He took another package wrapped in white tissue paper out of the sack. The vinegar smell was quite strong, then. "I know you're 'ungry, though--y' must be. I know a lady who owns a chip shop over on Cringle -- she used t' give me brother an' me food when we was kids. She still gives it t' me -- 'a' course, I'm th' only one what goes over there, now."

As he spoke, he unwrapped the tissue. In it was a pile of chips that had evidently been soaked in vinegar.

"Sorry I can't untie you so's you c'n eat this yerself," Jake said, "--but I'm not s' good at tyin' knots. When Mickey saw it, 'e'd know I done it, an' I'd be in big trouble."

Tennyson nodded. In a way, he was sorry, too -- but he was certainly grateful for the food. He said grace in his head, opened his mouth, and Jake popped one of the smaller chips inside. The boy's face screwed up a bit at the large amount of vinegar.

"Sorry about that," Jake said, frowning slightly. "The top on the vinegar bottle came open while I was pourin' it."

Tennyson swallowed, then looked him in the eye and grinned to show him it was okay.

It took about five to ten minutes for Jake to feed Tennyson. By that time, the boy was puckering.

"Oh, 'ow could I forget," Jake said, turning back to the paper sack. He brought out a bottle of water, (which Tennyson was quite grateful to see) and unscrewed the lid. Afterward he lifted it to the boy's lips, spilling some in his lap on the way.

To his surprise, Tennyson drank the whole twelve-ounce bottle in minutes. He hadn't realized he was that thirsty.

"Good lad." Jake said, patting his head. "Is tha' a li'l better?"

Sighing deeply as if contented, Tennyson nodded.

"Good. You'd better go back t' sleep, now, all right?"

Tennyson nodded. His eyelids were heavy.

"Okay."

Jake held his shoulders again and laid the boy back down. "Good night, li'l fella."

Tennyson didn't even look up at him. He had gone to sleep.

The next time the boy was awakened, it was rudely. There was a sharp pain in his arm as it was kicked, and Mickey's voice growled,

"Wake up, y' stinkin' rich boy! You've got work t' do!"

Tennyson looked up at him. His neck was hurting him from sleeping without a pillow, and his right arm was asleep.

Mickey yanked Tennyson into a sitting position by the shoulder of his pajamas, wrapped his arms around the boy's waist and dragged him across the floor a ways. Lifting the boy roughly, he sat him down on a wooden crate so hard that it jarred the boy's back.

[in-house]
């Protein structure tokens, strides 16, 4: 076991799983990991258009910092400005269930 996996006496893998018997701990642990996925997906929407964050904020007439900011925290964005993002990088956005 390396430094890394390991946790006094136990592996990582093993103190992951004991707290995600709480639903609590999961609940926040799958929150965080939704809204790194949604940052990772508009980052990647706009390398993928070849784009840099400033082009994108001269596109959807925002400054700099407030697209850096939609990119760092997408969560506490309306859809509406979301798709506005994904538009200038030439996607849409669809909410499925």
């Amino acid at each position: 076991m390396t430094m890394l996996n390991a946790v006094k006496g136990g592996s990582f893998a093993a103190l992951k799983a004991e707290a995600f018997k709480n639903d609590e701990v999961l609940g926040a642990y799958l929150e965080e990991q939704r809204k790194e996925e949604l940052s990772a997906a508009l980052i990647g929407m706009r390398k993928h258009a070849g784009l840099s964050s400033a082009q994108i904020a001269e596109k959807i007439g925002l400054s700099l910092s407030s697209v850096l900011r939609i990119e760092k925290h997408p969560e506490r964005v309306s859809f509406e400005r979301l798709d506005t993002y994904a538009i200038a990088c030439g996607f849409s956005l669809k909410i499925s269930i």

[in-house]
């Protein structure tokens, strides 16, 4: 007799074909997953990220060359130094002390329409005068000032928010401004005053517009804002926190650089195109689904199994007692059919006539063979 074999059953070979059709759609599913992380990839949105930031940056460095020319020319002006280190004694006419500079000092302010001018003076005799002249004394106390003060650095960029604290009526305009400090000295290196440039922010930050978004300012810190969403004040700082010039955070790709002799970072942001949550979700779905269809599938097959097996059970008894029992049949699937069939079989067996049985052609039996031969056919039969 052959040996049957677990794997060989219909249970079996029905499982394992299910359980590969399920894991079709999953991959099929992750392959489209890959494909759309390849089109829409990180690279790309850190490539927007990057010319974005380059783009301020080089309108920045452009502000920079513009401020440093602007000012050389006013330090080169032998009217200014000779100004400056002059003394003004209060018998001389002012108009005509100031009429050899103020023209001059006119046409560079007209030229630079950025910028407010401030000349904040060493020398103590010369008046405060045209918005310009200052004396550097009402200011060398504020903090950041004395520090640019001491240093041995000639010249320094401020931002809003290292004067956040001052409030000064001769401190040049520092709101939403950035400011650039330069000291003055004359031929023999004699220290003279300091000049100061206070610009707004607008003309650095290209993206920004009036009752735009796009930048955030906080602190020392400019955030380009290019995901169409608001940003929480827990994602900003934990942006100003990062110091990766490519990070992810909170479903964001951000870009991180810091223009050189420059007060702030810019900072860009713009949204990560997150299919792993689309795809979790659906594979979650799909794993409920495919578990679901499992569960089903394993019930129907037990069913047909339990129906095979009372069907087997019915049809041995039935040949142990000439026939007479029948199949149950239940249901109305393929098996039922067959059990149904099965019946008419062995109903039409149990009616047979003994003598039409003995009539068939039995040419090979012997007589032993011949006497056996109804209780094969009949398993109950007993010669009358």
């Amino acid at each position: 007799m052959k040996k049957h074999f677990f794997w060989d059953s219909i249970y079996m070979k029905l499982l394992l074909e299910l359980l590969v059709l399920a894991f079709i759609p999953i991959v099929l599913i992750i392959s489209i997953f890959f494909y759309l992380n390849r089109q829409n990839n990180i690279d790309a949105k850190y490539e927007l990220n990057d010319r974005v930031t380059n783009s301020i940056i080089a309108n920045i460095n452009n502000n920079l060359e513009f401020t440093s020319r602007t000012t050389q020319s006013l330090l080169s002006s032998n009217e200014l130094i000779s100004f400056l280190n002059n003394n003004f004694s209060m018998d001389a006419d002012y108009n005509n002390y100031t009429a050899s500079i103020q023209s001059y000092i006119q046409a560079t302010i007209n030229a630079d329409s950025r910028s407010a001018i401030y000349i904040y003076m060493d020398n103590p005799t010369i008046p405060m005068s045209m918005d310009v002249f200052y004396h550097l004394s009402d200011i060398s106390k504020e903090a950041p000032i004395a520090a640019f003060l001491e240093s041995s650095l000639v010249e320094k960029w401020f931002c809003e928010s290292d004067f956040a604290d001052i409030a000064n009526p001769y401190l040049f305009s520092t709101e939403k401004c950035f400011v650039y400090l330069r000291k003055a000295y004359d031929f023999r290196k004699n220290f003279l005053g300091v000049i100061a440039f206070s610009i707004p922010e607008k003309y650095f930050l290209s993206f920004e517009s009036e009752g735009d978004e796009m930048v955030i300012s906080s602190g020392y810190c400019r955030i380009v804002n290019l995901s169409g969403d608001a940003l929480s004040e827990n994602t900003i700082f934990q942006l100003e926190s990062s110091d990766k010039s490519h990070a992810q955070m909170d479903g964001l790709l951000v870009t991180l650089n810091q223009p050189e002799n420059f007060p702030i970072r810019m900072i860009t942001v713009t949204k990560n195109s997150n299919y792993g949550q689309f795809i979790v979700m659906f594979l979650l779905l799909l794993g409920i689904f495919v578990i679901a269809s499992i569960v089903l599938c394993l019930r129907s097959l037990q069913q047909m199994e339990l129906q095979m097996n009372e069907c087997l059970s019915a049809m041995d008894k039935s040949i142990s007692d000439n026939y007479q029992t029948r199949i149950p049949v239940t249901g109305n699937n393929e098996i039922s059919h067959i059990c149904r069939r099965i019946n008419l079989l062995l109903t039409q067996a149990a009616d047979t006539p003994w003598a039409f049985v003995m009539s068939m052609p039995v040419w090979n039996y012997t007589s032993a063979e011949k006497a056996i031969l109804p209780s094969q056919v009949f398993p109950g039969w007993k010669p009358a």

Mickey shoved a loose box in front of him. Tennyson noted that the box had silver masking tape over the top. He wondered, What on earth could be in here that it has to be taped shut? He was abruptly pulled from his thoughts by Mickey yanking a lock of hair at the nape of his neck. He winced and looked up at the man.

"You're goin' t' write yer own ransom note, li'l rich boy." Mickey snarled, slapping something down on the box in front of Tennyson. I'll tell you what t' write, but it's gotta sound like it's comin' from you, got that?"

Tennyson couldn't even nod, Mickey held his hair so tightly.

When Mickey let go, Tennyson put his head down slowly. He saw a grimy piece of paper and what was left of a pencil on the box in front of him. Mickey went around to his back and untied his hands.

"All right, now." Mickey said from behind him. "Yer goin' t' tell yer mother t' bring two million pounds t' the warehouse on Kirtling Street in a sack... an' wait 'til someone comes t' meet 'er. She'll do it on Saturday mornin' at seven -- an' if we see any coppers, you'll die quicker'n' I can snap my fingers--got that?"

Tennyson nodded. When his hands were untied, he painfully reached for the pencil with his left hand.

Oh, Lord, help! I've got to give my friends some sort of idea where I might be, but how?

He began to write, and as he did, words came to him. When he was done, he looked up at Mickey.

His kidnapper snatched up the note. "What the -- ah, you rich types've always got to use th' fancy language, don't you? All right -- Jake, find me an envelope fer this. Th' kid's mum's gonna pay real big if she wants 'er boy back in one piece."

He laughed, and Tennyson just closed his eyes and sighed.

On to Part 11!